Renal cell carcinoma is unpredictable in outcome, although the best predictor is tumor stage, followed by histologic grade. The authors retrospectively assessed the clinicopathologic features and DNA ploidy of 103 cases of renal cell carcinoma, the latter determined by flow cytometry of formalin‐fixed, paraffin‐embedded tissue. The study group comprised 63 men and 40 women (age, 28–80 years; mean, 57 years). Robson stage at diagnosis was Stage I in 52 patients, Stage II in 21, and Stage III in 30. Statistically significant variables in predicting outcome were Robson stage (P < 0.0001), DNA ploidy (P = 0.0008), mitotic rate (MR, P < 0.0001), worst nuclear grade (WNG, P = 0.0009), predominant nuclear grade (P = 0.019), and sex (P = 0.044). Tumor size, cell type, and architectural pattern were also assessed but did not prove to be significant. Statistically significant associations occurred between DNA ploidy and WNG (P < 0.0001), stage (P = 0.0037), and MR (P = 0.015); between WNG and MR (P < 0.0001) and stage (P = 0.0007); and between stage and MR (P = 0.002). Cox proportional hazards regression analysis of all significant variables showed Robson stage, tumor ploidy, and MR to be independent, significant predictors of outcome. If ploidy data had not been available, WNG would have been independently significant. The authors conclude that DNA ploidy analysis provides significant predictive information on renal cell carcinoma.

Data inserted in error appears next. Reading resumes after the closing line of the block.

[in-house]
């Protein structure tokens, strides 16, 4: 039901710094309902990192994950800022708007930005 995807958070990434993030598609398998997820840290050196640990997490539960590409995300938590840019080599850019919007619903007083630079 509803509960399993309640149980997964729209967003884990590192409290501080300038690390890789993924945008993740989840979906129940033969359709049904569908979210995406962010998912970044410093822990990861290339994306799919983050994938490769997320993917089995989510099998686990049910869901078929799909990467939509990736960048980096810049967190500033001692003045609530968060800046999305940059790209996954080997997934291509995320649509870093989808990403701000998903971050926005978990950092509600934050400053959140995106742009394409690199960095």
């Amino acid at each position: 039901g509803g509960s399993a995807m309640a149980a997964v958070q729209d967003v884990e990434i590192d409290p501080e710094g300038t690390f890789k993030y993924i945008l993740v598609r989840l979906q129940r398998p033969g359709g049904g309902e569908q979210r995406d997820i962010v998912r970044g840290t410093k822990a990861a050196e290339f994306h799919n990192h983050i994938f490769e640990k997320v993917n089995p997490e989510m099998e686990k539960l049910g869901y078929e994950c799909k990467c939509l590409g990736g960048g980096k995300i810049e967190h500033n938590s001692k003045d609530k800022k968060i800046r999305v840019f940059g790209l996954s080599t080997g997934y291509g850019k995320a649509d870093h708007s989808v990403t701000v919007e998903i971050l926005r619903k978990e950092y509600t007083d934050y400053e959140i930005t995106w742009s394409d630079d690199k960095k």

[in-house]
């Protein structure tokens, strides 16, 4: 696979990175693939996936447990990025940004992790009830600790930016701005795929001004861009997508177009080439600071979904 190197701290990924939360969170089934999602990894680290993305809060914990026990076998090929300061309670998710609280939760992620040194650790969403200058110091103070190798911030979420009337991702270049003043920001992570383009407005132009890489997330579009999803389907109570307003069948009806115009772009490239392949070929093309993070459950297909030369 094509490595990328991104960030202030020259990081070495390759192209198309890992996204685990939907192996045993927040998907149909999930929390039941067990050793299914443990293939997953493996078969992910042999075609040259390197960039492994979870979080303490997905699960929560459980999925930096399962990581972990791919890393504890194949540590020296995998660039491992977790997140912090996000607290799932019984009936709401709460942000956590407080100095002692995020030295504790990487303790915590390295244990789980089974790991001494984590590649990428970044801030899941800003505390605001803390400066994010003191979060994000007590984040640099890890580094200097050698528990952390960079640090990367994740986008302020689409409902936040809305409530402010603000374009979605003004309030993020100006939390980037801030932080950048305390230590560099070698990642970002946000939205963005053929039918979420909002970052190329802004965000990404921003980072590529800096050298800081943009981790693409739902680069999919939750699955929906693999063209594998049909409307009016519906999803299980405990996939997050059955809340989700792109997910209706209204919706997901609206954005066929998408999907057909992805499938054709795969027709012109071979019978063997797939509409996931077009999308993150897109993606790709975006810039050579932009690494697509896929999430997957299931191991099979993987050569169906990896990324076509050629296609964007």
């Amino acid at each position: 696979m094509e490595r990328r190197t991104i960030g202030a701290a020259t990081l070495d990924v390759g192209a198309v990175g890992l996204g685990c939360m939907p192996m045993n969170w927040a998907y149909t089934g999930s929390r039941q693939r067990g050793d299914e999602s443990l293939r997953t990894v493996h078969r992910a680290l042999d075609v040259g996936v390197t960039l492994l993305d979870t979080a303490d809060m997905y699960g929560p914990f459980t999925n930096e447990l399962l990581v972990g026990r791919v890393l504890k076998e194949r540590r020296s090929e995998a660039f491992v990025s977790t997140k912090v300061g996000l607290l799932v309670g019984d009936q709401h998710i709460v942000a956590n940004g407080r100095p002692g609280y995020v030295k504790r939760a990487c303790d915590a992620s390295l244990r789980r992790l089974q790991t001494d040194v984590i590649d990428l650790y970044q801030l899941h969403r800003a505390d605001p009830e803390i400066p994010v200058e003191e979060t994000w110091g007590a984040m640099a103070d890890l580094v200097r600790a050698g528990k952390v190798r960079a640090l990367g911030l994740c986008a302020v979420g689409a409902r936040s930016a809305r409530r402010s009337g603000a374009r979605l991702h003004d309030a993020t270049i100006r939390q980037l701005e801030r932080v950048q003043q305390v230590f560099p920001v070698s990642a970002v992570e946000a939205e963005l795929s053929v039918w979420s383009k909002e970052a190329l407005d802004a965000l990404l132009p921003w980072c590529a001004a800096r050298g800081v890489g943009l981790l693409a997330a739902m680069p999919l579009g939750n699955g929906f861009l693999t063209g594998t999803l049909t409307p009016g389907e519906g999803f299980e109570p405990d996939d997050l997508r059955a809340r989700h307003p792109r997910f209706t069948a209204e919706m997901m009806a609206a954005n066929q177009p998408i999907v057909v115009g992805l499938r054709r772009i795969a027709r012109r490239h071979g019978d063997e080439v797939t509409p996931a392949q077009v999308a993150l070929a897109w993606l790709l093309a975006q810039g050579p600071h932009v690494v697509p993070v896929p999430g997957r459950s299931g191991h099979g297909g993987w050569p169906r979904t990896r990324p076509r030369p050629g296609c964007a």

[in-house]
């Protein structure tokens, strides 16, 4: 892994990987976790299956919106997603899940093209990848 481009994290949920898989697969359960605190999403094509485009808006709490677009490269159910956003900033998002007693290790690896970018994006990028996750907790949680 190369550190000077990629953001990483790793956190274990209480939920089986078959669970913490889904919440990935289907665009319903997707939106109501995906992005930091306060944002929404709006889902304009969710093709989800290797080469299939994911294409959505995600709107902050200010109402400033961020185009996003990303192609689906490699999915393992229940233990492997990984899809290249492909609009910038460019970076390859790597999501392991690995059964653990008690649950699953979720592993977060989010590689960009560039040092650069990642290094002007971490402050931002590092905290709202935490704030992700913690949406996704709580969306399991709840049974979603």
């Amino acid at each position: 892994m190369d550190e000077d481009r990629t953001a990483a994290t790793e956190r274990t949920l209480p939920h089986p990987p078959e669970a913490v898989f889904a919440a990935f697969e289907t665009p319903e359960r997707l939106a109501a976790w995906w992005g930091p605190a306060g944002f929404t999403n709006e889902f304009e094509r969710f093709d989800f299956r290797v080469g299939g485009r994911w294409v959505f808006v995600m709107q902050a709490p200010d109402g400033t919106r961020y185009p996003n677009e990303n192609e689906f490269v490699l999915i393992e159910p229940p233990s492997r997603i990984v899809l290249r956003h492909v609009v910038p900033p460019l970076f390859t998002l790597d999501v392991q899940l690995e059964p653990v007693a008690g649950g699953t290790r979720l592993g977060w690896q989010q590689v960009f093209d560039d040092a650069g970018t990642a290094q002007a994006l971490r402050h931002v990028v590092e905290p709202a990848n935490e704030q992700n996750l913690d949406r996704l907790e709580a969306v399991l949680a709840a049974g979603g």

|Original language||English (US)|
|Number of pages||8|
|State||Published - Nov 15 1989|
ASJC Scopus subject areas
- Cancer Research